Memos on veep choices
TO: Campaign FROM:W. RE: Possible Veeps
We have truly been blessed of late. Since sewing up the nomination, we have controlled the debate in this contest. Our Social Security plan has been embraced by millions of Americans who, like me, have no idea what it really is yet. And our bold message of compassionate conservatism and "a reformer with results" has lit the land, inspired interest, and earned esteem from both of the Americans who have been paying attention since March.
But are we now to rest on our lariats? No I say. Now is the time for more bold sounding, yet timid plans, for more proposals without specifics. It is also time to turn our collective mind to choosing a vice president. I have been doing a great deal of thinking on this issue, seeking counsel and such, and have created a broad set of outlines.
First, our selection should be pro-choice, but not too pro-choice. One that says, "Hey, I'm open to other views, but that doesn't mean I'm going to listen to them." Conversely, we could select someone who is pro-life, but not really pro-life. One watchword should guide our selection here: "muddled indifference."
Second, our selection should have something to do with our electoral strategy. Both myself and the people I pay to figure these things out tell me we need the industrial Midwest. It's where this race will be won. It would be great to beat Gore to the punch.
Third, our selection should complement my foreign policy experience, though this may get in the way of the other criteria. I feel I have Mexico understood, but we need someone who knows about Canada and all the other countries. Is there a Grecian expert we could tap, or someone who knows the "Germanians"?
Fourth, strongly consider a woman. This is no longer an imperative as I am polling well with women of late, but still could not hurt. Thanks again for your support and help.
W.P.S. Party at the Mansion on Saturday.
TO: Staff FROM: Albert Gore Jr. RE: Vice Presidential Selections - or Replacements For Me
After securing the nomination in record time, we have done much to move the campaign forward. My days spent visiting schools, and bouncing back-and-forth on Elian, have only helped reinforce the American people's view of me as a decisive leader.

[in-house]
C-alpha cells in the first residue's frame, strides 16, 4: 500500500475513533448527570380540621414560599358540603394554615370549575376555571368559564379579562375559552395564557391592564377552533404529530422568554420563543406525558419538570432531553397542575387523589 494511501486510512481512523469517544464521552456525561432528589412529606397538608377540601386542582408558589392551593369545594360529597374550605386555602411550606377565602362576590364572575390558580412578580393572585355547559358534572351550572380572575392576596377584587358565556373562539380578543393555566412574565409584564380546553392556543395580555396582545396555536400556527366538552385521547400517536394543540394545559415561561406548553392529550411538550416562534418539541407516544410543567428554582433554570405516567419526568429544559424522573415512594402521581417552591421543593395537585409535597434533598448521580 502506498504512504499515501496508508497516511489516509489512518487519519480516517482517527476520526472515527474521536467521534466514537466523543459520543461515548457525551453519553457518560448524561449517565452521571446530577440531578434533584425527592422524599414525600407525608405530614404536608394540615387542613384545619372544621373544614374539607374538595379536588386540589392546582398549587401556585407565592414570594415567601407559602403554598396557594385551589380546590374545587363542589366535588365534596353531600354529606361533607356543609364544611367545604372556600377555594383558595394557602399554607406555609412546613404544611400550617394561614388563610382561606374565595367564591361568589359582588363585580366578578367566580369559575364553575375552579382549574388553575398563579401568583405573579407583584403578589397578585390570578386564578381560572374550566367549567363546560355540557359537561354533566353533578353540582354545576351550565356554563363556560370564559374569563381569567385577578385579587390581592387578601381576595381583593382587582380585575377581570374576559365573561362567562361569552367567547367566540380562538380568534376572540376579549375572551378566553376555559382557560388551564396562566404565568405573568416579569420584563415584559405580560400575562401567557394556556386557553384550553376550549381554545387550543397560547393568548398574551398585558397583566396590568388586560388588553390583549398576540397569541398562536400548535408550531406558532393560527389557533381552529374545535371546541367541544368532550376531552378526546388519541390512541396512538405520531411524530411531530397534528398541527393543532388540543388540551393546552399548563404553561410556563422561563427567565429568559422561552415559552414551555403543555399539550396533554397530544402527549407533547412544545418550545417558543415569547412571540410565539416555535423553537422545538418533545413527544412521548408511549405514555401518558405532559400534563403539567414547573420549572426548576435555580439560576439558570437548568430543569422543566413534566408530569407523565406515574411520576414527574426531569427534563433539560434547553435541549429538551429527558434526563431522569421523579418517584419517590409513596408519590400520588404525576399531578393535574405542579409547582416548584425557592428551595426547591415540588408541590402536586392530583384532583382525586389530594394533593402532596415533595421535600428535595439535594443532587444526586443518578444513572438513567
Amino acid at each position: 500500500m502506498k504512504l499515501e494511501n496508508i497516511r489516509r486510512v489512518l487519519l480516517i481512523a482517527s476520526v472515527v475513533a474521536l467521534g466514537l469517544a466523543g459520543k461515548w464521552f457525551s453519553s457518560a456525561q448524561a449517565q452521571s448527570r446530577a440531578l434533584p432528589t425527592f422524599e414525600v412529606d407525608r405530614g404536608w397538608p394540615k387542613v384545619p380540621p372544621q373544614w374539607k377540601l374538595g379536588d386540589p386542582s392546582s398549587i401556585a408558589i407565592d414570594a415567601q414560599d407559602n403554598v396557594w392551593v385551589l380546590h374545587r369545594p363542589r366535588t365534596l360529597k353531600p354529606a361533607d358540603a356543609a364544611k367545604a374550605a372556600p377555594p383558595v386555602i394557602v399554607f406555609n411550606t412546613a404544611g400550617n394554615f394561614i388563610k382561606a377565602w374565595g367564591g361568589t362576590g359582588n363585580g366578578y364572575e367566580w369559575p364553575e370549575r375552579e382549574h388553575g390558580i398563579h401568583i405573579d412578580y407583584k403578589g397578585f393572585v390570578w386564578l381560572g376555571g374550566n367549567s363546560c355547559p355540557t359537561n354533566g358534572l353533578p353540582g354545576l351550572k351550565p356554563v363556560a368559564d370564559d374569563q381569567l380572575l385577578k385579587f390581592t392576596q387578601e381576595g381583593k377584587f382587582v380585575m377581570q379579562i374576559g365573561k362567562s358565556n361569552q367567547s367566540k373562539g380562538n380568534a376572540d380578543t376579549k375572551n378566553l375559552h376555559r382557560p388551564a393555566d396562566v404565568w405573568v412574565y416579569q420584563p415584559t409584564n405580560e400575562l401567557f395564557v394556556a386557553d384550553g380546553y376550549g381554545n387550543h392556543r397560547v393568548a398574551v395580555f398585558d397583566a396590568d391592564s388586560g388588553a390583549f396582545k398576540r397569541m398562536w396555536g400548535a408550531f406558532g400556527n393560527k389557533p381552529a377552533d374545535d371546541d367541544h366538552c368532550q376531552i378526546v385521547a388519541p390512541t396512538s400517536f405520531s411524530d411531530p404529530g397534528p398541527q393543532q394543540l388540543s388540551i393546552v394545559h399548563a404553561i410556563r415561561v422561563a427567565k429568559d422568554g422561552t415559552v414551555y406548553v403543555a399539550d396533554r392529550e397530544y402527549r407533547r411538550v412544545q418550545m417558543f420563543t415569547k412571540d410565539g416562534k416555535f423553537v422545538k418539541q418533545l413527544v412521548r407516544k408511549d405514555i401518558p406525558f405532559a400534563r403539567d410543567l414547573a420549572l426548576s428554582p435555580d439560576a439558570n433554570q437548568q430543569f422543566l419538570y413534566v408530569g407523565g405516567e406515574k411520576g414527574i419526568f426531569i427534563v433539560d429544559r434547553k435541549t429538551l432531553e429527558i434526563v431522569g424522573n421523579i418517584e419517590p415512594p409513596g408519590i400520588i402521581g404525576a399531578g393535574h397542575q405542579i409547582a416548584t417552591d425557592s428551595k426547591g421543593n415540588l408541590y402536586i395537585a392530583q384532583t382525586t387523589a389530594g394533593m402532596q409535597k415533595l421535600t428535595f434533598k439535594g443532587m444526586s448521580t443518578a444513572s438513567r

I think my approach to campaigning, which largely involves sitting back and waiting for George W. to do something, has lit the fires of the American imagination. Some would call it reactive, but I do not. I call it proactive reactivism.
But as summer approaches, it is time to broaden our horizons and turn our attention to the question of my successor. I can tell you the vice presidency is a demanding position. The funeral attending and fundraising visits alone are a big job, but when you are saddled with other jobs as I was - reinventing government, inventing the Internet - the position can get downright unwieldy. So I have crafted a list of qualities and qualifications.
First off, I am not blind to the fact that most people don't find me cuddly. That's why I propose a real man or woman of the people to complement me - someone to which voters will say, "Hey, I actually like that person."
Second, we need someone who is strongly pro-choice, possibly a woman, to help shore up my support in that department. Democrats win office by getting the support of women, and right now I am not as strong as I need to be.
Third, let's try to pick someone outside Washington. If we want to pick up some of those anti-establishment McCain supporters, we need a fresh voice. Think Jessie Ventura without the tights.
Fourth, electorally we should try to pick someone who will make George W. work. Maybe someone from his base in the South, or someone from the industrial Midwest.
I think this list is a start for us, though it is subject to change. It's not that I'm not sure, but I may feel differently next week.
Your friend, Albert Gore
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